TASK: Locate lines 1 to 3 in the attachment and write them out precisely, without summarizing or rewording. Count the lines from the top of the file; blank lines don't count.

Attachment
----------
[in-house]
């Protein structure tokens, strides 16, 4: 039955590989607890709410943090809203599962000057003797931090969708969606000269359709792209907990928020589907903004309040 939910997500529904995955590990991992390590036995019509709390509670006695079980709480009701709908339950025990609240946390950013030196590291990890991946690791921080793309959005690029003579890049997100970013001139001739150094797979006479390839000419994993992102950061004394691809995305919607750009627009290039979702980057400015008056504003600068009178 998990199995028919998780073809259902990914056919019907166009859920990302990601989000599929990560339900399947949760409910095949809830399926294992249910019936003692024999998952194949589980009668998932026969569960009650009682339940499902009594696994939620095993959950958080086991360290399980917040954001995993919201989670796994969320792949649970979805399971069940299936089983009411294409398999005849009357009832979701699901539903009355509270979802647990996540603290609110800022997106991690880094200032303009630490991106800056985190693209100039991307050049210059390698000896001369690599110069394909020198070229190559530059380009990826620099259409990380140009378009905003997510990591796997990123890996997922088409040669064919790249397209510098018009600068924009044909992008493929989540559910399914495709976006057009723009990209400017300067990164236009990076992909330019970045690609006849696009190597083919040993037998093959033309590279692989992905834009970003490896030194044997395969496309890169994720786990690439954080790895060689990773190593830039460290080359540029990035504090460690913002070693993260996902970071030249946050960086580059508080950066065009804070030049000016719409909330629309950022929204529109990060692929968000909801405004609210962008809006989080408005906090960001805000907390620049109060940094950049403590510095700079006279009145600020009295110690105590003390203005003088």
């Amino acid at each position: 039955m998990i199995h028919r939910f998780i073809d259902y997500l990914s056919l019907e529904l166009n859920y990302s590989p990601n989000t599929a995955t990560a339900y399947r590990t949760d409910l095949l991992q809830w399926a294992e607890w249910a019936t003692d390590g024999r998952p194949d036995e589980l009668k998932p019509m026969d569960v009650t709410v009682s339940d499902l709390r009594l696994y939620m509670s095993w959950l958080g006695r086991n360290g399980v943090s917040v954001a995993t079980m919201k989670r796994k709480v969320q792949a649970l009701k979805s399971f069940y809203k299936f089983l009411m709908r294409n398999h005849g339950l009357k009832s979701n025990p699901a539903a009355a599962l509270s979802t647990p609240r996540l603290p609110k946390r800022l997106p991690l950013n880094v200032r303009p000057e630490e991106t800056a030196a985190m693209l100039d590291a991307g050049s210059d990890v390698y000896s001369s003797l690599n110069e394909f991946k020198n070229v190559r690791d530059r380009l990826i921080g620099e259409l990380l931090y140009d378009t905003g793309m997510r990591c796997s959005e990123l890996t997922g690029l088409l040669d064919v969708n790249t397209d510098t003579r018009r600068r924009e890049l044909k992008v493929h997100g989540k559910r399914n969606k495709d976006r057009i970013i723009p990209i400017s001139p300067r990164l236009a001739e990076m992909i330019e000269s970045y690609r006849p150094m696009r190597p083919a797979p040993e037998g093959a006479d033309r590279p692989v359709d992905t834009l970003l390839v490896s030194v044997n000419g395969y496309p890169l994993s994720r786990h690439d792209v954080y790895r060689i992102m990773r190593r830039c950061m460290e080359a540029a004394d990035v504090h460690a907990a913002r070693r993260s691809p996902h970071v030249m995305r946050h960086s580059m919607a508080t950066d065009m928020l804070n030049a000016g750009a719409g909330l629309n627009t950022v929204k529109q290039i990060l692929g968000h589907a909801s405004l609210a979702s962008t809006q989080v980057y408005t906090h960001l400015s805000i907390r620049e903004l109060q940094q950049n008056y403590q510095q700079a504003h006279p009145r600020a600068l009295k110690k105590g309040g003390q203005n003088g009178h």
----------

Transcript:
[in-house]
């Protein structure tokens, strides 16, 4: 039955590989607890709410943090809203599962000057003797931090969708969606000269359709792209907990928020589907903004309040 939910997500529904995955590990991992390590036995019509709390509670006695079980709480009701709908339950025990609240946390950013030196590291990890991946690791921080793309959005690029003579890049997100970013001139001739150094797979006479390839000419994993992102950061004394691809995305919607750009627009290039979702980057400015008056504003600068009178 998990199995028919998780073809259902990914056919019907166009859920990302990601989000599929990560339900399947949760409910095949809830399926294992249910019936003692024999998952194949589980009668998932026969569960009650009682339940499902009594696994939620095993959950958080086991360290399980917040954001995993919201989670796994969320792949649970979805399971069940299936089983009411294409398999005849009357009832979701699901539903009355509270979802647990996540603290609110800022997106991690880094200032303009630490991106800056985190693209100039991307050049210059390698000896001369690599110069394909020198070229190559530059380009990826620099259409990380140009378009905003997510990591796997990123890996997922088409040669064919790249397209510098018009600068924009044909992008493929989540559910399914495709976006057009723009990209400017300067990164236009990076992909330019970045690609006849696009190597083919040993037998093959033309590279692989992905834009970003490896030194044997395969496309890169994720786990690439954080790895060689990773190593830039460290080359540029990035504090460690913002070693993260996902970071030249946050960086580059508080950066065009804070030049000016719409909330629309950022929204529109990060692929968000909801405004609210962008809006989080408005906090960001805000907390620049109060940094950049403590510095700079006279009145600020009295110690105590003390203005003088």
């Amino acid at each position: 039955m998990i199995h028919r939910f998780i073809d259902y997500l990914s056919l019907e529904l166009n859920y990302s590989p990601n989000t599929a995955t990560a339900y399947r590990t949760d409910l095949l991992q809830w399926a294992e607890w249910a019936t003692d390590g024999r998952p194949d036995e589980l009668k998932p019509m026969d569960v009650t709410v009682s339940d499902l709390r009594l696994y939620m509670s095993w959950l958080g006695r086991n360290g399980v943090s917040v954001a995993t079980m919201k989670r796994k709480v969320q792949a649970l009701k979805s399971f069940y809203k299936f089983l009411m709908r294409n398999h005849g339950l009357k009832s979701n025990p699901a539903a009355a599962l509270s979802t647990p609240r996540l603290p609110k946390r800022l997106p991690l950013n880094v200032r303009p000057e630490e991106t800056a030196a985190m693209l100039d590291a991307g050049s210059d990890v390698y000896s001369s003797l690599n110069e394909f991946k020198n070229v190559r690791d530059r380009l990826i921080g620099e259409l990380l931090y140009d378009t905003g793309m997510r990591c796997s959005e990123l890996t997922g690029l088409l040669d064919v969708n790249t397209d510098t003579r018009r600068r924009e890049l044909k992008v493929h997100g989540k559910r399914n969606k495709d976006r057009i970013i723009p990209i400017s001139p300067r990164l236009a001739e990076m992909i330019e000269s970045y690609r006849p150094m696009r190597p083919a797979p040993e037998g093959a006479d033309r590279p692989v359709d992905t834009l970003l390839v490896s030194v044997n000419g395969y496309p890169l994993s994720r786990h690439d792209v954080y790895r060689i992102m990773r190593r830039c950061m460290e080359a540029a004394d990035v504090h460690a907990a913002r070693r993260s691809p996902h970071v030249m995305r946050h960086s580059m919607a508080t950066d065009m928020l804070n030049a000016g750009a719409g909330l629309n627009t950022v929204k529109q290039i990060l692929g968000h589907a909801s405004l609210a979702s962008t809006q989080v980057y408005t906090h960001l400015s805000i907390r620049e903004l109060q940094q950049n008056y403590q510095q700079a504003h006279p009145r600020a600068l009295k110690k105590g309040g003390q203005n003088g009178h």